👉 It’s important to think beyond road-based vehicles, too. This includes fleets of lawn mowers, utility vehicles, forklifts, and other equipment used in the operations of a business.
The driving habits of your employees can also make a considerable difference in terms of the overall CO2 footprint of a company. To address this, training on low-emissions driving styles, ride sharing incentives, and route optimization can all improve a company’s transportation-based emissions.
Finally, promoting alternatives to internal combustion engine vehicles such as trains, bikes, and metro all offer carbon management techniques worth exploring.
There are literally hundreds of ways businesses can optimize their energy efficiency. The best part about energy efficiency is it saves money! Until you undergo a carbon footprint assessment, these opportunities might not seem obvious.
Retrofits, technology swaps, smart technologies, and operational and behavior changes can all improve energy efficiency metrics. This is why carbon management benefits from thinking outside the box.
For starters, lighting is a great way to cut back. LED lighting is an energy efficiency miracle that not nearly enough businesses have tapped into. Changing window glazing, motion sensors, smart timers, dimming lights, and even improving access to natural light can also cut down on electricity costs.
Next, consider your building’s insulation, air flow, and seasonal shifts to optimize the use of natural resources and insulation, while turning off excess power for areas not in use. Swap out energy intensive appliances and equipment with energy saving alternatives.
Finally, smart technologies and thermostats can help you track, monitor, and operate your buildings more efficiently.
Heating and cooling contribute significant amounts of CO2 emissions. One of the most impactful green building strategies you can make is switching from a natural gas heater or boiler heater to an energy efficient heat pump.
However, this will require an upfront cost. Researching incentives from your local government may help you finance the shift.
Operational adjustments can go a long way to cut down on the excess. Smart thermostats can adjust the indoor temperature according to the outside temperature automatically and shift temperature during day and nighttime.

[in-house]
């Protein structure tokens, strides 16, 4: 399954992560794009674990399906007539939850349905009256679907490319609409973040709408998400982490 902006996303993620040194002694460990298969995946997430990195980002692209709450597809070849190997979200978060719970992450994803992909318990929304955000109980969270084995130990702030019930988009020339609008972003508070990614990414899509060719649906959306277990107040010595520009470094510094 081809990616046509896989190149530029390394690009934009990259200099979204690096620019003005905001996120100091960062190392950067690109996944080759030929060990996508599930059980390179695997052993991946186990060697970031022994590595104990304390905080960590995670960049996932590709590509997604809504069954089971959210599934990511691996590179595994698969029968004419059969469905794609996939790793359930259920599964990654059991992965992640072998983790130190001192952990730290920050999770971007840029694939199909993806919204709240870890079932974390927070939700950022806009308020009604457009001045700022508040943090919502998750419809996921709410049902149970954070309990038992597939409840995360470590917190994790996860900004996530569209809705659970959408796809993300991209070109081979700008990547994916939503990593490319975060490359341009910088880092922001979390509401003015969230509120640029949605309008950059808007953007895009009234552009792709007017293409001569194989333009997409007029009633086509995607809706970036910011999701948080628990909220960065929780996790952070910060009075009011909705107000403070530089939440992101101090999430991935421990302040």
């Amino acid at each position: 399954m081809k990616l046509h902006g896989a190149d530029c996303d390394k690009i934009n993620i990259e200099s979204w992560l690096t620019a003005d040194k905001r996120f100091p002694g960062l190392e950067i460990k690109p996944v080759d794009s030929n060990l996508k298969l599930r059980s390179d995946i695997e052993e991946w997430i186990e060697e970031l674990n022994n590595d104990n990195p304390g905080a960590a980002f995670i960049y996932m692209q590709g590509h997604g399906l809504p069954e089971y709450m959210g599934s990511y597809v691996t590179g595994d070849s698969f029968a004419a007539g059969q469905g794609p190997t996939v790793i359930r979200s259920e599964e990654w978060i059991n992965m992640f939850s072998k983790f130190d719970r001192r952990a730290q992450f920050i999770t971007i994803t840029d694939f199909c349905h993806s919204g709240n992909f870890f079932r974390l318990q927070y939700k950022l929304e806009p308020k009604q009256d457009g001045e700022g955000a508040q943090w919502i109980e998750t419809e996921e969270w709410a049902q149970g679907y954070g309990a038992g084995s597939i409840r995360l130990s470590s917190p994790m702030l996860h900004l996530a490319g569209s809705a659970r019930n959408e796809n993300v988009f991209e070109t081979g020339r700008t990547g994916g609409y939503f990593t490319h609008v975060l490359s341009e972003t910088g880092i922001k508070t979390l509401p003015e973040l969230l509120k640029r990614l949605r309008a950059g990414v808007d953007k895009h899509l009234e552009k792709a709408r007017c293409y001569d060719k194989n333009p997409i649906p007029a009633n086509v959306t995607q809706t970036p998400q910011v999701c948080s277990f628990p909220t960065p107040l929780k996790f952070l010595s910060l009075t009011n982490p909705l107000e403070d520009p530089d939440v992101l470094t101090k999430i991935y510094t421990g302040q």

To reduce cooling costs, inventive approaches like planting trees near buildings, installing shading, increasing natural airflow, or painting a roof with reflective paint can all cut down on indoor temperatures in summer.
Data storage centers often use excess cooling to keep the servers from overheating. However, improving the accuracy of the temperature in the center can cut down on unnecessary cooling costs. This could mean raising the ambient temperature a few degrees.
Every item in your office has a life cycle which could prematurely send materials to the landfill. Procurement strategies have proven effective in reducing the amount of unnecessary waste created.
This can include purchasing recycled or used goods, or leasing office furniture. Circular business models that lease equipment and offer repair and maintenance services can extend the useful lifespan of items.
All of the small supplies that are quickly used up in an office such as food, drinks, paper, or other supplies can all be optimized for low-waste alternatives. Composting, food donations, and storing files electronically can all minimize waste from these supplies.
Electronics contribute significant waste each year, so ensuring that your company prioritizes recycling e-waste and repair services is another way to minimize waste.
Every item that is sent to the landfill adds to your carbon footprint.
Greenly helps businesses conduct carbon footprint assessments and develop carbon management strategies to draw down emissions.